Wilt wrote in post #18386685
Please elaborate in detail about what makes the long-standing definition for assessment of DOF to be no longer applicable, rendering the DOF definition in need of redefinition in the digital photo age.
My point is that the standard definition is obviously applicable if you "simulate" the specific printing and viewing conditions dictated by it, however this is usually not the case in the digital era. Furthermore, I think that the standard definition was lacking even in the film era, because visual acuity and viewing conditions widely vary from person to person, let alone print sizes and viewing distances.
Depth of field is all about sharpness, and nowadays people assess image sharpness at the pixel level. This makes sense, as it simply binds the concept of image sharpness to the effective resolution of the camera and lens system, because that is what determines the actual image sharpness in the first place, independently from viewing conditions.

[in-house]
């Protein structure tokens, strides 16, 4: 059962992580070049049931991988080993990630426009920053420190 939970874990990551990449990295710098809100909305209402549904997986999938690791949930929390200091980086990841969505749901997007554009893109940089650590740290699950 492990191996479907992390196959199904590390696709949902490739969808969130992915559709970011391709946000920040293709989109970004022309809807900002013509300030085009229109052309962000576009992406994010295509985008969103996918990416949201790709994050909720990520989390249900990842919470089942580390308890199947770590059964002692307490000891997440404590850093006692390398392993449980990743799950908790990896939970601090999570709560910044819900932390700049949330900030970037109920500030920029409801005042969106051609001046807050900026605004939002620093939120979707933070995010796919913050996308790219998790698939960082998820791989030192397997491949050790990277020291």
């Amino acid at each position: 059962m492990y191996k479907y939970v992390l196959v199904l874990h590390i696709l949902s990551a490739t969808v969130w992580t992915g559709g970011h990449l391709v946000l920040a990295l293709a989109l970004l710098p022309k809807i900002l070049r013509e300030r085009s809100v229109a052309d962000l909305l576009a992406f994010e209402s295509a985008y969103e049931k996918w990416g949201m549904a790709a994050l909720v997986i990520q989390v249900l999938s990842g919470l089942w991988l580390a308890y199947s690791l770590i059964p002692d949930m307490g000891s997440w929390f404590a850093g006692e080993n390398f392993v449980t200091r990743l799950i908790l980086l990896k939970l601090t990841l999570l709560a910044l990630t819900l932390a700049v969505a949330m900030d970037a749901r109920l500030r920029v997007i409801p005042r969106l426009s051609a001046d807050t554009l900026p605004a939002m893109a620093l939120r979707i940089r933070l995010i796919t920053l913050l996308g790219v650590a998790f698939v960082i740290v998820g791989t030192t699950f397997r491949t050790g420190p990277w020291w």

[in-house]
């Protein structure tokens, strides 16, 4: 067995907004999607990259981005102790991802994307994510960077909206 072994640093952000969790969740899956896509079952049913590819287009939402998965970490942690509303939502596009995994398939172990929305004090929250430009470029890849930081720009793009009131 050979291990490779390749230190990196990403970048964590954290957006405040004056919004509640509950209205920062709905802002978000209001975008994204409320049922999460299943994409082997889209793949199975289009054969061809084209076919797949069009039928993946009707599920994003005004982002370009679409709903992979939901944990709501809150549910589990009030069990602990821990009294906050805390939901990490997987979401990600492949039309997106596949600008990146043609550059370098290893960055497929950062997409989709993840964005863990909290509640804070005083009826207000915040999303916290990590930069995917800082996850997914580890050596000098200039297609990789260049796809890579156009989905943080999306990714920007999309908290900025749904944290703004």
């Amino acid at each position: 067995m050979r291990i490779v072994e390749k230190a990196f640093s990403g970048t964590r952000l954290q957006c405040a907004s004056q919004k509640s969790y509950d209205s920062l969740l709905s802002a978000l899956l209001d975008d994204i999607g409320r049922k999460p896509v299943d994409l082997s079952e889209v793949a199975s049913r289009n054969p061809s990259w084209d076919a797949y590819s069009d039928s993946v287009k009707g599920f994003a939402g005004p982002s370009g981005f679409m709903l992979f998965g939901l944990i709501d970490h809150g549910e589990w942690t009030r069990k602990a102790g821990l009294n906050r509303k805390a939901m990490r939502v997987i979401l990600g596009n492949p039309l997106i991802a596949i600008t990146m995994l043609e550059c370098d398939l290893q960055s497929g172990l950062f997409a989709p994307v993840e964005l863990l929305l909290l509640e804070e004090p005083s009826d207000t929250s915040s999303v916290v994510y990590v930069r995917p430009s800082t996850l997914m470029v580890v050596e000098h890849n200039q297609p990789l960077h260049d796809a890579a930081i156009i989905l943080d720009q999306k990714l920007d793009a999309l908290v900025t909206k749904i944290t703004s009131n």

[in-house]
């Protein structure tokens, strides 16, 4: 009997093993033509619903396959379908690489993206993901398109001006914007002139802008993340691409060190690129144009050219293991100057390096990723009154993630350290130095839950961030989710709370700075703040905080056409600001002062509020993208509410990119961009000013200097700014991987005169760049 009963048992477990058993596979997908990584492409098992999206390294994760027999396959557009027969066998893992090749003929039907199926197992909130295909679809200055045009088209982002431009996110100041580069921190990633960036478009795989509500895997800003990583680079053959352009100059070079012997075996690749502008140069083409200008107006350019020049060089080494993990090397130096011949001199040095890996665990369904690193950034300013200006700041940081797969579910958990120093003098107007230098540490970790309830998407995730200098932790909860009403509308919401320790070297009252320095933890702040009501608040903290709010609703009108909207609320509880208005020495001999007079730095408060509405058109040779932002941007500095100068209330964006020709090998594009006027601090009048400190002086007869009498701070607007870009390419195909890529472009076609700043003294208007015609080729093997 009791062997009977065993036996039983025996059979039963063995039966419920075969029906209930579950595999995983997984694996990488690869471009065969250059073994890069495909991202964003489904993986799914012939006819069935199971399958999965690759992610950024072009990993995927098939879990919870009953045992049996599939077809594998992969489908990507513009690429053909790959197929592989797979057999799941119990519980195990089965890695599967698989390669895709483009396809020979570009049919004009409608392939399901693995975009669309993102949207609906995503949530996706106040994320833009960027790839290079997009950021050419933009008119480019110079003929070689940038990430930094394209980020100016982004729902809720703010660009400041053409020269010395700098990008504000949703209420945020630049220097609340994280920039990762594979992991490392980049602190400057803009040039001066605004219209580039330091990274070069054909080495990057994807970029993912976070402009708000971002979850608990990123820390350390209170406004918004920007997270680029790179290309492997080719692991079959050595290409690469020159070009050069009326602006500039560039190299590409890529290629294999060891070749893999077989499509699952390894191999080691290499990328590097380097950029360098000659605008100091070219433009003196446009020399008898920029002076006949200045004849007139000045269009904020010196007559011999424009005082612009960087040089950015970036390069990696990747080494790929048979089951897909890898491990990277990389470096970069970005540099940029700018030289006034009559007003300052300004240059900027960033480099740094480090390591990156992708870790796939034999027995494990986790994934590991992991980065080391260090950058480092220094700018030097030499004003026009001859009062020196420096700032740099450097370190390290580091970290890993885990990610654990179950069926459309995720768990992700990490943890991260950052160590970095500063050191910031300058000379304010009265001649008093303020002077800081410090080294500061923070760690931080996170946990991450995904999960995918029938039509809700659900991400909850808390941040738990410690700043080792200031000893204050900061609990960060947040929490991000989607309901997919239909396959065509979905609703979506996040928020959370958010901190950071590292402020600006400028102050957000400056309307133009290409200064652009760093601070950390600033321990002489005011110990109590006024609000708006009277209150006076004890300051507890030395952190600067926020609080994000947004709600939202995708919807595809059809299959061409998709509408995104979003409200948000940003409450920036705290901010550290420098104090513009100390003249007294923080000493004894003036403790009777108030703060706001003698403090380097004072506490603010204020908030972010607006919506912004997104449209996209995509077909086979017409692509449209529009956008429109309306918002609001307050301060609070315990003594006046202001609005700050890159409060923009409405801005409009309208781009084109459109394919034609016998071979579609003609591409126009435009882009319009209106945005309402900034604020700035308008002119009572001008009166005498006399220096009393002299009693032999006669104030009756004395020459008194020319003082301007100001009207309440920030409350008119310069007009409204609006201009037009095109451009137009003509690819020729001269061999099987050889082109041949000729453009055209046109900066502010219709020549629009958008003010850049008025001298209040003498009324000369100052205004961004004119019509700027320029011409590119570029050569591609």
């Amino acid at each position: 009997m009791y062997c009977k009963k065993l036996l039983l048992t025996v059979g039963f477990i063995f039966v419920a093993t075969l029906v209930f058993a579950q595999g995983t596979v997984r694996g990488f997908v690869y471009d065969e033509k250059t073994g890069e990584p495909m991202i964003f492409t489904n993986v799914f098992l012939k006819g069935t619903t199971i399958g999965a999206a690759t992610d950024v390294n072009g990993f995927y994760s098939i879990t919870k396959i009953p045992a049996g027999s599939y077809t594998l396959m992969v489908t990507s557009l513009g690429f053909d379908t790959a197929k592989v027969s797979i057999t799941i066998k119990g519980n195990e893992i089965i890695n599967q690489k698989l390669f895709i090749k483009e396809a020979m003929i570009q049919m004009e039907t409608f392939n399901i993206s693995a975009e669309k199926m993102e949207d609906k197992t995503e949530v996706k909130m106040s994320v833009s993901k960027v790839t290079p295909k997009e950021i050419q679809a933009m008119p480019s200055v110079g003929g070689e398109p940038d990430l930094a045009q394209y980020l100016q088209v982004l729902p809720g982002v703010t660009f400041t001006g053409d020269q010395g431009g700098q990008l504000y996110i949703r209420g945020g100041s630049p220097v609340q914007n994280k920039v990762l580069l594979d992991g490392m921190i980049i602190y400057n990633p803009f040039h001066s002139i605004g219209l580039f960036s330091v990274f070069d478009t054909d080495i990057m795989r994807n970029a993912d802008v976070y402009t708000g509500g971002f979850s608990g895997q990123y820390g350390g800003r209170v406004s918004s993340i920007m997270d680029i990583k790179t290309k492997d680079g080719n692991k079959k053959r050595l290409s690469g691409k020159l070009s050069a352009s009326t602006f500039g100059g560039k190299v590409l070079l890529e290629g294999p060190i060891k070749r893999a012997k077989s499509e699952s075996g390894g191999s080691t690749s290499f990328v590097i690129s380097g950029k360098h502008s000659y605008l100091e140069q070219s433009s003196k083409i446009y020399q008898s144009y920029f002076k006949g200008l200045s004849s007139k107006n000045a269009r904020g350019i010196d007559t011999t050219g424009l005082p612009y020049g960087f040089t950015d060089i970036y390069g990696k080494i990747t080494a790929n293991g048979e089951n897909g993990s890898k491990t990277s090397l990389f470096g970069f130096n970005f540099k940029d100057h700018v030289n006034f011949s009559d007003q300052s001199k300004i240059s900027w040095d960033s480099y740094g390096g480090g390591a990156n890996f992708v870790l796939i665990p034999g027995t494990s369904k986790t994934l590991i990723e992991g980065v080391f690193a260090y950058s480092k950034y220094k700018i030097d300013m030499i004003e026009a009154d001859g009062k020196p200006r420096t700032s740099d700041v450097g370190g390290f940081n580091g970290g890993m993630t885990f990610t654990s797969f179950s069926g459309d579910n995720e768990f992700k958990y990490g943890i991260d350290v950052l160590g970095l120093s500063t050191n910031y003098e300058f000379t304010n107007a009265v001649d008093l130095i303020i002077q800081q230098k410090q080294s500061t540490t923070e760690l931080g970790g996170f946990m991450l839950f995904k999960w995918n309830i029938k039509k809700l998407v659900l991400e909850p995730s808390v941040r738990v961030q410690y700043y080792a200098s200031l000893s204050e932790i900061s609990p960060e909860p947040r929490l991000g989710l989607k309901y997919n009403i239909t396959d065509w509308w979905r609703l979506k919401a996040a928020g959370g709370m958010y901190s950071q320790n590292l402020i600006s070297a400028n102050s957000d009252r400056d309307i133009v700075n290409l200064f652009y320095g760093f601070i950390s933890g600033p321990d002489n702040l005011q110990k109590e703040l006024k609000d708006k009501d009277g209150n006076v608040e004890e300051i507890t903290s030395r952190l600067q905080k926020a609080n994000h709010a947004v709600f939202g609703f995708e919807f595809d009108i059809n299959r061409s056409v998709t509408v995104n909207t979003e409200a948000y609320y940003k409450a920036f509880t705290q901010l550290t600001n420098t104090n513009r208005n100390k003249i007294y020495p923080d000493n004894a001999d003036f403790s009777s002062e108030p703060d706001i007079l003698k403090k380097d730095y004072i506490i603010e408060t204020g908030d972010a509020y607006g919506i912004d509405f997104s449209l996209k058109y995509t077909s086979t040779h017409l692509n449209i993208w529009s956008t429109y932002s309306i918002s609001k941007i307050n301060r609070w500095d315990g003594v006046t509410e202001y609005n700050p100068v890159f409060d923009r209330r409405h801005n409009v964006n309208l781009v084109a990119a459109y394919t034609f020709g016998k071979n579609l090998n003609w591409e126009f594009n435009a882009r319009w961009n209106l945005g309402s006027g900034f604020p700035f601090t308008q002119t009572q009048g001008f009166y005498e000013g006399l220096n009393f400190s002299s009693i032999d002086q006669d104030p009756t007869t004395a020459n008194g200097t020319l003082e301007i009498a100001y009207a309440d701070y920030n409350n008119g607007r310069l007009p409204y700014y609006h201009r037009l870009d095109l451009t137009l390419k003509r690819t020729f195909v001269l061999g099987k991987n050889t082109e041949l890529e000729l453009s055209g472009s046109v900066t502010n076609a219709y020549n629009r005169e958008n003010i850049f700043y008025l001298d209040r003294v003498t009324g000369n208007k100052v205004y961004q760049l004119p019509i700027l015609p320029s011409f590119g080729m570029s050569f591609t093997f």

Fewer and fewer people print, as images are now enjoyed on a plethora of devices ranging from small-format phones to huge TV screens, with hugely varying pixel densities, viewing distances, and display medium contrast levels.
Add to that the fact that digital pictures are often cropped at will, and cropping is an operation which changes the DoF according to the standard definition, and you will see why the standard definition is so confusing (hence not only useless, but conterproductive) to the average digital photographer.